The current one doesn't fit into my world...
As screen sizes have gotten bigger, websites have gotten bigger to match. The “minimum width” that a website requires is now 1024x768. Users of the internet are dutifully maximising their screen and using tabbed browsing, and reading a tiny sliver of information in an otherwise gigantic website. I’m sure oil companies have an easier job finding tiny veins of oil in the ground than people do in finding that tiny vein of actual data in the web page they’re reading.
I’m immediately hunting for the “print version” of a site, or the mobile version (thank goodness that most web designers are also iphone nerds) of a website, as soon as I click on it. Interestingly, I’m not arguing that websites get bigger. I’m arguing that websites get smaller. Allow me to blow your minds with a vision of the netular future:
You might be wondering what’s so “new” about this idea. After all, it just looks like IE and windows 3.1 windows scattered around. You’d be right, except it’s Nautilus in spatial mode, and epiphany without any of the extra stuff showing — Notably, no address bar, no back/forward buttons, no nothing. The important feature I’m looking for (which does not exist, AFAIK) is the spatial context of the website.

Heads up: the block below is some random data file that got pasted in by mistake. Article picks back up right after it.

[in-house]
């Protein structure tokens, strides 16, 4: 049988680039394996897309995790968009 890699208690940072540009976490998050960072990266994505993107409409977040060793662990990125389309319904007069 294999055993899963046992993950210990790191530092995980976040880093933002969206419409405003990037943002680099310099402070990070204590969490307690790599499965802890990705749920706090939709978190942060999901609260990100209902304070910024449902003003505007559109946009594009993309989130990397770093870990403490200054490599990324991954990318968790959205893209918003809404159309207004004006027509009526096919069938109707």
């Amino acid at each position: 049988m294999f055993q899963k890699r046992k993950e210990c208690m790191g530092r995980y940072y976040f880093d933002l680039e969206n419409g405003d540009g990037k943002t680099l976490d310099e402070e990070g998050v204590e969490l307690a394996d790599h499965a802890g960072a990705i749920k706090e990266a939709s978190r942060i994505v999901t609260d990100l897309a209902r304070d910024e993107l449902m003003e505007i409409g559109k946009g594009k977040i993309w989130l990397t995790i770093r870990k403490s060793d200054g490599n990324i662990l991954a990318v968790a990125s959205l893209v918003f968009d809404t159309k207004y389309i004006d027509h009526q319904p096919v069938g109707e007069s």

Notice how XKCD is wide enough to read that comic, while other websites are narrower and longer? I want the browser to remember that, as well as the scroll location of the site, when I visit it next time. This is very similar to the spatial Nautilus idea, which remembers where the folders are, what size, and what point you scrolled to last time. Importantly, as I “browse around”, the browser should automatically open new windows instead of changing the window that’s there. There’s no need for a back button, you just go back to the other window, and no need for tabs, you just go to another window you clicked on.
This is a much more difficult idea than it sounds: How does a website (esp. since the web is so dynamic now) recognise that two pages are similar enough that it doesn’t pop a new window? For example, when reading xkcd, should it pop a new window when I click on the previous and next comics? I reckon it shouldn’t! How does it know that I’m performing an operation (like deleting a mail in gmail) so it doesn’t pop a new gmail window every time? The only thing I can think of is a META tag in web pages which mark that the “back” operation is not supported. I think even current browsers can deal with that.